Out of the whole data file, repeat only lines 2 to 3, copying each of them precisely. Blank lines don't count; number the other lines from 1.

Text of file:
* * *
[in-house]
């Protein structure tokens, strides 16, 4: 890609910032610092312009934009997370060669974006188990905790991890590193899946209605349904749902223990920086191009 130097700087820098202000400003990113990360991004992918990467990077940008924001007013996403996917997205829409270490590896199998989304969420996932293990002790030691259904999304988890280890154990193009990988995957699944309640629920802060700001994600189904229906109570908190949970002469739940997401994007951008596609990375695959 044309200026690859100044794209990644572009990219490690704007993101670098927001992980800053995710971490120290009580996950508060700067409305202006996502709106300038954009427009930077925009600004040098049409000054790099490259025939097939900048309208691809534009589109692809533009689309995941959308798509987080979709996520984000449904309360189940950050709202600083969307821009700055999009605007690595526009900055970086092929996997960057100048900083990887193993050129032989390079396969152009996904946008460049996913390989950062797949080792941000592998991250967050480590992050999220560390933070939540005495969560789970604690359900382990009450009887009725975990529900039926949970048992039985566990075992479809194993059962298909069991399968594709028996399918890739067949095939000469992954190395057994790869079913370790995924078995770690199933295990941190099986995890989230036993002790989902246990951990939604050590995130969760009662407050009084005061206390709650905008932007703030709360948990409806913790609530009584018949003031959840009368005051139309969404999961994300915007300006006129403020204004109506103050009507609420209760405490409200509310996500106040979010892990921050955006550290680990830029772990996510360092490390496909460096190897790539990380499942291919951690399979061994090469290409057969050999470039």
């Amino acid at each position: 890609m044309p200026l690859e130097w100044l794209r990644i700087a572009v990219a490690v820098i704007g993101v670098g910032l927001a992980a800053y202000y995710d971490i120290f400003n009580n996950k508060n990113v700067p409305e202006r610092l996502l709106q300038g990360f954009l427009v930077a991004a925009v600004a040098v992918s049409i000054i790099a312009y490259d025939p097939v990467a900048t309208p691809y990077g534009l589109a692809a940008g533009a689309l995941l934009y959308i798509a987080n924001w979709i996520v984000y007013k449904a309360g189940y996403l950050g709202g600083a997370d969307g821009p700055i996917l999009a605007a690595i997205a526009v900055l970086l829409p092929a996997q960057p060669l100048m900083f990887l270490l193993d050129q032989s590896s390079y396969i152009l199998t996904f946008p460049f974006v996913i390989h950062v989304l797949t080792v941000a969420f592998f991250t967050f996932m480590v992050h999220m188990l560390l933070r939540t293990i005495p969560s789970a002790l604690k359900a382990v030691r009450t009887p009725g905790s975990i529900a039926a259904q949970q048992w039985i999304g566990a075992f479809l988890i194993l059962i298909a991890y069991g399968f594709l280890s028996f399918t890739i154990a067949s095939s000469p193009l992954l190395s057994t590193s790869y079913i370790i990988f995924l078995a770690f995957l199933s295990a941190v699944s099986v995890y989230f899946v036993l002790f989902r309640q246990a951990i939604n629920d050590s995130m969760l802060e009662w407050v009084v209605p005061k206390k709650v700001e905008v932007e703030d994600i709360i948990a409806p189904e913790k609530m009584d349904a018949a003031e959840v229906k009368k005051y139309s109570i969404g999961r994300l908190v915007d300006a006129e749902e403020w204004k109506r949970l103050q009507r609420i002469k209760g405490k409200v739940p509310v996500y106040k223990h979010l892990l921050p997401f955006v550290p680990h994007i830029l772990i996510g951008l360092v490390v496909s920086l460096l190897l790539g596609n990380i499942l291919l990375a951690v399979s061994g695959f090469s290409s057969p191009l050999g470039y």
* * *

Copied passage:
């Protein structure tokens, strides 16, 4: 890609910032610092312009934009997370060669974006188990905790991890590193899946209605349904749902223990920086191009 130097700087820098202000400003990113990360991004992918990467990077940008924001007013996403996917997205829409270490590896199998989304969420996932293990002790030691259904999304988890280890154990193009990988995957699944309640629920802060700001994600189904229906109570908190949970002469739940997401994007951008596609990375695959 044309200026690859100044794209990644572009990219490690704007993101670098927001992980800053995710971490120290009580996950508060700067409305202006996502709106300038954009427009930077925009600004040098049409000054790099490259025939097939900048309208691809534009589109692809533009689309995941959308798509987080979709996520984000449904309360189940950050709202600083969307821009700055999009605007690595526009900055970086092929996997960057100048900083990887193993050129032989390079396969152009996904946008460049996913390989950062797949080792941000592998991250967050480590992050999220560390933070939540005495969560789970604690359900382990009450009887009725975990529900039926949970048992039985566990075992479809194993059962298909069991399968594709028996399918890739067949095939000469992954190395057994790869079913370790995924078995770690199933295990941190099986995890989230036993002790989902246990951990939604050590995130969760009662407050009084005061206390709650905008932007703030709360948990409806913790609530009584018949003031959840009368005051139309969404999961994300915007300006006129403020204004109506103050009507609420209760405490409200509310996500106040979010892990921050955006550290680990830029772990996510360092490390496909460096190897790539990380499942291919951690399979061994090469290409057969050999470039």
């Amino acid at each position: 890609m044309p200026l690859e130097w100044l794209r990644i700087a572009v990219a490690v820098i704007g993101v670098g910032l927001a992980a800053y202000y995710d971490i120290f400003n009580n996950k508060n990113v700067p409305e202006r610092l996502l709106q300038g990360f954009l427009v930077a991004a925009v600004a040098v992918s049409i000054i790099a312009y490259d025939p097939v990467a900048t309208p691809y990077g534009l589109a692809a940008g533009a689309l995941l934009y959308i798509a987080n924001w979709i996520v984000y007013k449904a309360g189940y996403l950050g709202g600083a997370d969307g821009p700055i996917l999009a605007a690595i997205a526009v900055l970086l829409p092929a996997q960057p060669l100048m900083f990887l270490l193993d050129q032989s590896s390079y396969i152009l199998t996904f946008p460049f974006v996913i390989h950062v989304l797949t080792v941000a969420f592998f991250t967050f996932m480590v992050h999220m188990l560390l933070r939540t293990i005495p969560s789970a002790l604690k359900a382990v030691r009450t009887p009725g905790s975990i529900a039926a259904q949970q048992w039985i999304g566990a075992f479809l988890i194993l059962i298909a991890y069991g399968f594709l280890s028996f399918t890739i154990a067949s095939s000469p193009l992954l190395s057994t590193s790869y079913i370790i990988f995924l078995a770690f995957l199933s295990a941190v699944s099986v995890y989230f899946v036993l002790f989902r309640q246990a951990i939604n629920d050590s995130m969760l802060e009662w407050v009084v209605p005061k206390k709650v700001e905008v932007e703030d994600i709360i948990a409806p189904e913790k609530m009584d349904a018949a003031e959840v229906k009368k005051y139309s109570i969404g999961r994300l908190v915007d300006a006129e749902e403020w204004k109506r949970l103050q009507r609420i002469k209760g405490k409200v739940p509310v996500y106040k223990h979010l892990l921050p997401f955006v550290p680990h994007i830029l772990i996510g951008l360092v490390v496909s920086l460096l190897l790539g596609n990380i499942l291919l990375a951690v399979s061994g695959f090469s290409s057969p191009l050999g470039y």